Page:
Microsoft has suggested that it would make full use of PlayStation consoles’ features when releasing Call of Duty games for Sony systems, should its proposed acquisition of Activision Blizzard go through.
In its latest response to the UK’s Competition and Markets Authority (CMA), Microsoft claims that not only will it guarantee full feature parity on PlayStation consoles, but that the versions on Sony’s systems may have more features than on Xbox.
Microsoft’s response implies that any future Call of Duty games released on PlayStation consoles would still include that feature, even if it made the PlayStation version superior.
“The Parties note, in particular, that there is no basis in the Provisional Findings for what would essentially amount to a “beyond parity” obligation, requiring Microsoft to develop a PlayStation version of CoD which has more features than the Xbox version,” the company writes.
It goes on to explain that the concern being raised by Sony is that a PlayStation version of Call of Duty published by Microsoft could see the Xbox company including “fewer features” or “degrading the graphical quality”, but claims that in reality it’s in Microsoft’s best interests to release the best version of the game it can so more people will buy it.
“As Microsoft will be shipping CoD on PlayStation in compliance with its remedy commitments [redacted], Microsoft will have every incentive to develop games with optimised support for PS5 features, such as haptics, and future consoles in order to maximise sales on the platform,” it claimed.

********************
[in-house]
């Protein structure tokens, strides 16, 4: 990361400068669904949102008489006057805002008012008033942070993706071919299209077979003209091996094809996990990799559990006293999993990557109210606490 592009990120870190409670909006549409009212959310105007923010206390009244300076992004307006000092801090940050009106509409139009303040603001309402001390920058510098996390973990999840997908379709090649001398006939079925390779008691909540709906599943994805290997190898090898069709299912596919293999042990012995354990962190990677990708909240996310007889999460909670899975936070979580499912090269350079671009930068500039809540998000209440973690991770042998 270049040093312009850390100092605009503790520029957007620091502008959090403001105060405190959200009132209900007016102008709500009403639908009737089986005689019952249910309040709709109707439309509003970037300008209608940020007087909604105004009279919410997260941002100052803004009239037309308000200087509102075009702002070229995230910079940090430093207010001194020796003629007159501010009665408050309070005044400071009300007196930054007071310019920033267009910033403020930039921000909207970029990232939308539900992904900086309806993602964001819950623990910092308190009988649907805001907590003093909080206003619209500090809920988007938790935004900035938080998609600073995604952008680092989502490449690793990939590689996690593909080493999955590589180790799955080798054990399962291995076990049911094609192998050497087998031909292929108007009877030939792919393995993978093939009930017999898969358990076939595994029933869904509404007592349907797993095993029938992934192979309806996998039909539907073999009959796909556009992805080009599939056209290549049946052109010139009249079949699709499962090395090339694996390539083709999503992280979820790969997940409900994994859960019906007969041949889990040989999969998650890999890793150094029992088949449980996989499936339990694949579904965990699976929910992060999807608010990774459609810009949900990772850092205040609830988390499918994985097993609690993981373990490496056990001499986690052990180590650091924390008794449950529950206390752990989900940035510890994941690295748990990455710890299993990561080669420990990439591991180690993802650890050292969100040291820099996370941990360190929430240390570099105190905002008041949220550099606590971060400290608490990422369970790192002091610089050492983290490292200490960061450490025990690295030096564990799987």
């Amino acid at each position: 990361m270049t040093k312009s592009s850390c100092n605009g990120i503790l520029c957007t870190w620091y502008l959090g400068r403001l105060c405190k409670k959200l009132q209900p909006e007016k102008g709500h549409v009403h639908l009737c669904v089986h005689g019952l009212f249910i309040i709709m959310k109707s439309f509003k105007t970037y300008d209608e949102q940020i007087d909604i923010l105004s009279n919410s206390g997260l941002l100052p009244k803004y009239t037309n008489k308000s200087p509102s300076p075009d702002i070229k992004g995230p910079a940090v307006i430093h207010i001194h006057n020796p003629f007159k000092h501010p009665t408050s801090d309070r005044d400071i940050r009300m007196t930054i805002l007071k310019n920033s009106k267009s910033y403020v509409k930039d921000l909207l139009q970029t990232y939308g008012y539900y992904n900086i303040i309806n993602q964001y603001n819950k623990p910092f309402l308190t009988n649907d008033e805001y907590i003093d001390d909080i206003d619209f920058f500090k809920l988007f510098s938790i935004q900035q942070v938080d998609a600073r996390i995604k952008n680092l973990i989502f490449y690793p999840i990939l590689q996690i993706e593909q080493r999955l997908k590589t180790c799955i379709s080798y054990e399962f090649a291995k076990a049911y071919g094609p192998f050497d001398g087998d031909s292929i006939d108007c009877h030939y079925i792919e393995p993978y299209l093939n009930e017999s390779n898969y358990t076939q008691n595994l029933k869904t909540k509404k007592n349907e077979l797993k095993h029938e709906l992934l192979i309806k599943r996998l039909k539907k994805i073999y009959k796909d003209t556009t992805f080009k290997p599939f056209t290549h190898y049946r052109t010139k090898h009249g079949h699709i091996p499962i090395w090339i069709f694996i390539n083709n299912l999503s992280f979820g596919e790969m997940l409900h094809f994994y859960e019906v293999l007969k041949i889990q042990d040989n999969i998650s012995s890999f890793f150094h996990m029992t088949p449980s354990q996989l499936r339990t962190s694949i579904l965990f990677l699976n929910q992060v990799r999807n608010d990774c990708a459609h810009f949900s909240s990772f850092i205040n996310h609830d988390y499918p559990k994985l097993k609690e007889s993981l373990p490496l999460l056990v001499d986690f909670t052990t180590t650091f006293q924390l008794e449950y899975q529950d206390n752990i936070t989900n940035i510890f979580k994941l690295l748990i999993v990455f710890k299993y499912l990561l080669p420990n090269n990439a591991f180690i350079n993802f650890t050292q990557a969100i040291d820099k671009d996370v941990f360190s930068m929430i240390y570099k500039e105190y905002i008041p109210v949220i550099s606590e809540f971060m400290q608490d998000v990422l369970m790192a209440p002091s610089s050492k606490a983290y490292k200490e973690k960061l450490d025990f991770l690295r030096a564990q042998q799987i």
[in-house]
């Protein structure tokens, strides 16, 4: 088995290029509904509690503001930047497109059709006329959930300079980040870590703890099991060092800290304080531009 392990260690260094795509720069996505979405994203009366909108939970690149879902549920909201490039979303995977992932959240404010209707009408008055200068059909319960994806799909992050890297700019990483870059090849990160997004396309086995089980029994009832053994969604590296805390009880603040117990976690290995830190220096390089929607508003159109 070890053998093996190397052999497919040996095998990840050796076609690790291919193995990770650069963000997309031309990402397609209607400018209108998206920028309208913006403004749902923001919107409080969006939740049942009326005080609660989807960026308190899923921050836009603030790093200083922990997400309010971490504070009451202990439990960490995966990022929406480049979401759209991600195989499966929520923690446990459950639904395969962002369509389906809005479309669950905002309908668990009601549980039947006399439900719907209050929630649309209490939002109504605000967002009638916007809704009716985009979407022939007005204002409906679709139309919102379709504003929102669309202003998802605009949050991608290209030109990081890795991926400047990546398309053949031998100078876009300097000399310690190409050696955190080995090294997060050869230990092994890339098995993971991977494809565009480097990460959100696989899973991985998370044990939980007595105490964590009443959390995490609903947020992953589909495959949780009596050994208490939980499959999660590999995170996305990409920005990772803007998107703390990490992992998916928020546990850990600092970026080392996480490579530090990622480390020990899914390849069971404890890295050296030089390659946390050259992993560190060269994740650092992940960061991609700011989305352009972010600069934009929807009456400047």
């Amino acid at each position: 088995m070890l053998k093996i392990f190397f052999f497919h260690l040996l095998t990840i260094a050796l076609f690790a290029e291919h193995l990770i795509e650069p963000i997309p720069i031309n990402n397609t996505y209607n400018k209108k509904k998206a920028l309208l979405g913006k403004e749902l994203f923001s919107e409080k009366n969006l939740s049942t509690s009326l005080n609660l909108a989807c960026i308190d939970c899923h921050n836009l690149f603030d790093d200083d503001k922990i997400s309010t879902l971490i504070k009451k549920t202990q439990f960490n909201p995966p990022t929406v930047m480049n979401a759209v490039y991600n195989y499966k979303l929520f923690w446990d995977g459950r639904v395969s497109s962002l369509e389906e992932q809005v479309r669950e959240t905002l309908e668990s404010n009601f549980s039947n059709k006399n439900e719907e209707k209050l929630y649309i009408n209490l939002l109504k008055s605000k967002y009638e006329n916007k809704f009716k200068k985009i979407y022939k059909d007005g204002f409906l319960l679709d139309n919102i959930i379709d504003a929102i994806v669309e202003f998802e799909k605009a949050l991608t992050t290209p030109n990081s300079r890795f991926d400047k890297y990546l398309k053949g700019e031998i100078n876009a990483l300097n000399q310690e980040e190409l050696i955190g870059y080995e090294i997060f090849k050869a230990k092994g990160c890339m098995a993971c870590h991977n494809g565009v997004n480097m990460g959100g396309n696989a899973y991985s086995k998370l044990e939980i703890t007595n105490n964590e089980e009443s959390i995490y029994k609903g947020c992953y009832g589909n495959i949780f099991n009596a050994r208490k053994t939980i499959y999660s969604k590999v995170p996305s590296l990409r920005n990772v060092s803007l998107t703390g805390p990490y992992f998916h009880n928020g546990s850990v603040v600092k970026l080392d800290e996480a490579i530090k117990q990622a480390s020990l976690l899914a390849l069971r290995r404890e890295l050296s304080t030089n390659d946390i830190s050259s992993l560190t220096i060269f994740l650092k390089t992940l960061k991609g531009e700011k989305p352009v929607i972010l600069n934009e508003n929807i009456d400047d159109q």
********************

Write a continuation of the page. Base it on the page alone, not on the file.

Sony claimed earlier this month that Microsoft could release degraded or even buggy versions of Call of Duty games on PlayStation consoles should it acquire Activision Blizzard.
“Swiftly detecting any diversions from, and ensuring compliance with, a commitment as to technical or graphical quality would be challenging,” Sony stated. “For example, Microsoft might release a PlayStation version of Call of Duty where bugs and errors emerge only on the game’s final level or after later updates.
“Even if such degradations could be swiftly detected, any remedy would likely come too late, by which time the gaming community would have lost confidence in PlayStation as a go-to venue to play Call of Duty.”
Microsoft has repeatedly claimed it has offered Sony a 10-year, legally enforceable contract to make each new Call of Duty game available on PlayStation the same day it comes to Xbox – with full content and feature parity.
The company has also said it’s prepared to commit to appointing a third-party assessor to ensure it does not drift from its commitments over the 10-year period.
In its latest response to the CMA, Microsoft also said 10 years is long enough for Sony to develop rival offerings to the Call of Duty franchise should Xbox acquire Activision’s shooter series